A peek into cubbi
In a world of similar packaging, enjoy organization in a blink
With the ever expanding capabilities being established within technology, cubbi aims at bridging just one of the gaps in accessibility. Designed with VoiceOver and other accessibility settings in mind, cubbi utilizes a user’s camera to recognize a barcode, scan it, retrieve the product information and display it in a clean, concise format. Users can then save the item into a “cubbi” of their choosing and update information however they see fit. For instance, if a user only uses a particular item for a certain recipe, they can save that recipe in the notes section of that item. This same thought process can be applied to a myriad of scenarios. Users looking to get more organized can utilize the expiration date feature to keep track of their various items. Other users who care for people in their household could utilize several features to help keep track of details about items. No matter the user, the desire to create a clean, usable interface is cubbi’s key.
The idea for cubbi was thought up by the project’s sole member, Kathleen R McKiernan the first week of Holberton Foundations. A few years back, after a myriad of doctors appointments, cubbi’s creator, Katie, received the news that her vision was deteriorating, and would continue to do so. In many ways this helped ignite an air of inventive problem solving and a curiosity to expand the possibilities for day to day life. With the desire to create accessible technology for both the current world and the world to come, cubbi was born.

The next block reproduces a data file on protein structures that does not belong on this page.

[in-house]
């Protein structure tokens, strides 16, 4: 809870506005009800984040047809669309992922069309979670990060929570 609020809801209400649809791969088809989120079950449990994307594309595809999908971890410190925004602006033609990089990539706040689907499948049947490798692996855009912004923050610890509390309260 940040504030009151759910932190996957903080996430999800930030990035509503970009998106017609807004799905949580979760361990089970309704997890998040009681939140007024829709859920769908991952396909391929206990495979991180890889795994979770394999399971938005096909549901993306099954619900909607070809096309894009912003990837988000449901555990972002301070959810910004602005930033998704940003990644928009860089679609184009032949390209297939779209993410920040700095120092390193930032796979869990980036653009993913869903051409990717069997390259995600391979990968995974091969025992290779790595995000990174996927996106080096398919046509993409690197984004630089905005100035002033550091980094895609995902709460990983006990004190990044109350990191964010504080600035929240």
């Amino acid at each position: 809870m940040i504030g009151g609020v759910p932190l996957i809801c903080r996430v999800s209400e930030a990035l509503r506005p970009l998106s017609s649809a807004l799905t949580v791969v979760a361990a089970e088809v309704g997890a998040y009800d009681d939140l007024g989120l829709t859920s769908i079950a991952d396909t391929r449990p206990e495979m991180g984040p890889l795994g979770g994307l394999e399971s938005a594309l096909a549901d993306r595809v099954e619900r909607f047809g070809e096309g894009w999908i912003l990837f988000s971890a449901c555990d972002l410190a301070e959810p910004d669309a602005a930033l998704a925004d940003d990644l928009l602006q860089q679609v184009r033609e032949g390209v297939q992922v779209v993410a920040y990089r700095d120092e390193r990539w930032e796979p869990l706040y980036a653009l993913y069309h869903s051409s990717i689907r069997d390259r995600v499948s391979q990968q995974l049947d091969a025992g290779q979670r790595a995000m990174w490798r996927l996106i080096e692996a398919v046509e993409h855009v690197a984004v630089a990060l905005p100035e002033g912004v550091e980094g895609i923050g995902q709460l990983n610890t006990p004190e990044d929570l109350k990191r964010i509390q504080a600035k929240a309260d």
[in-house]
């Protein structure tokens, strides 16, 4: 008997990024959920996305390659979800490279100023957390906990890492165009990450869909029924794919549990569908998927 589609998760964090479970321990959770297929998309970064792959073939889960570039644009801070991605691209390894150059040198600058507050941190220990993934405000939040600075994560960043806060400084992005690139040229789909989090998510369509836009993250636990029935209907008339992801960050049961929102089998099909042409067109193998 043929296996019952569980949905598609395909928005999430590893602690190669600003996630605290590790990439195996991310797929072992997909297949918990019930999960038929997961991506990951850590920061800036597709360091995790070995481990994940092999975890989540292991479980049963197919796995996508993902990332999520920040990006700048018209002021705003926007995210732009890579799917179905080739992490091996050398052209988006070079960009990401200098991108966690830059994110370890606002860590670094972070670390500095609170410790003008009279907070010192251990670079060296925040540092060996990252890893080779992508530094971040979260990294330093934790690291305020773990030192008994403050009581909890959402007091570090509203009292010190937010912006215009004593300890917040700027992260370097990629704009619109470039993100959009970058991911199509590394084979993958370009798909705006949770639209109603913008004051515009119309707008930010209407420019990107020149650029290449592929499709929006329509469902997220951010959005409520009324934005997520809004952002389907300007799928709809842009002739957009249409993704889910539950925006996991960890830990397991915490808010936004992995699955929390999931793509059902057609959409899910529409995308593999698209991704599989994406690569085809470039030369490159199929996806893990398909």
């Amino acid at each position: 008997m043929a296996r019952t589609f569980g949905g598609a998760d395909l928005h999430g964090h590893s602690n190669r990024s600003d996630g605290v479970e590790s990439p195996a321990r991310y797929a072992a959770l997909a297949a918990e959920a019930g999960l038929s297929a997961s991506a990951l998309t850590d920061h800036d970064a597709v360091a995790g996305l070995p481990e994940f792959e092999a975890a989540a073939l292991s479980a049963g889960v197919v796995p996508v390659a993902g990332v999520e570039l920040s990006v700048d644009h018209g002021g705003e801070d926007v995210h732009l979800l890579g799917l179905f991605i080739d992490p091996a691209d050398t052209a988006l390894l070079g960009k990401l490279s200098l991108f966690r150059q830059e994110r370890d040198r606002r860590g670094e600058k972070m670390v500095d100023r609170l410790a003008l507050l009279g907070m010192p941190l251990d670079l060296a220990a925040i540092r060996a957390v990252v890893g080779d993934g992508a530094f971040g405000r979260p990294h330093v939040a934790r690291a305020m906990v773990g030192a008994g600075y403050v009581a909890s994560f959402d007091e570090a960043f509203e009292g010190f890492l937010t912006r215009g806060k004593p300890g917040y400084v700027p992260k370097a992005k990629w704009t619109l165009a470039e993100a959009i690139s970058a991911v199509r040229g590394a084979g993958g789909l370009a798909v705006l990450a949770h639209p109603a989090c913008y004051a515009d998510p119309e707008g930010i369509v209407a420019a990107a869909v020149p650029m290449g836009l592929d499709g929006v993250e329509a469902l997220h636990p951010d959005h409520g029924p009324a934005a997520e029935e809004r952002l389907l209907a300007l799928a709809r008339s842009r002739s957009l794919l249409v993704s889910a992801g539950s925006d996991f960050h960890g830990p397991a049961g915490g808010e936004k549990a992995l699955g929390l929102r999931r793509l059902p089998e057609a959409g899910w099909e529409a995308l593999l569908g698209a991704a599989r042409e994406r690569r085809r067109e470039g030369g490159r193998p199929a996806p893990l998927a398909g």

For this project, it helped teach even more about accessibility and coding to accommodate all users as well as some social takeaways. Working independently can be quite the double edged sword, so it was eye opening to see where the right choice was made and where it’s glaringly obvious things could have benefitted from a larger team. As far as research is concerned, this project was a huge confidence boost to show that no matter what happens, the tools are there to find solutions. It also solidified a love for HTML/CSS and the accessibility that is available just within their basic functionality.
With such a large percentage of the world considered visually impaired or blind, it is a duty to developers to consider how to see all the communities that could utilize their technology. From Cosmetologist to Coder, Katie hopes to see a world open up to the visually impaired community through this application in so many different ways.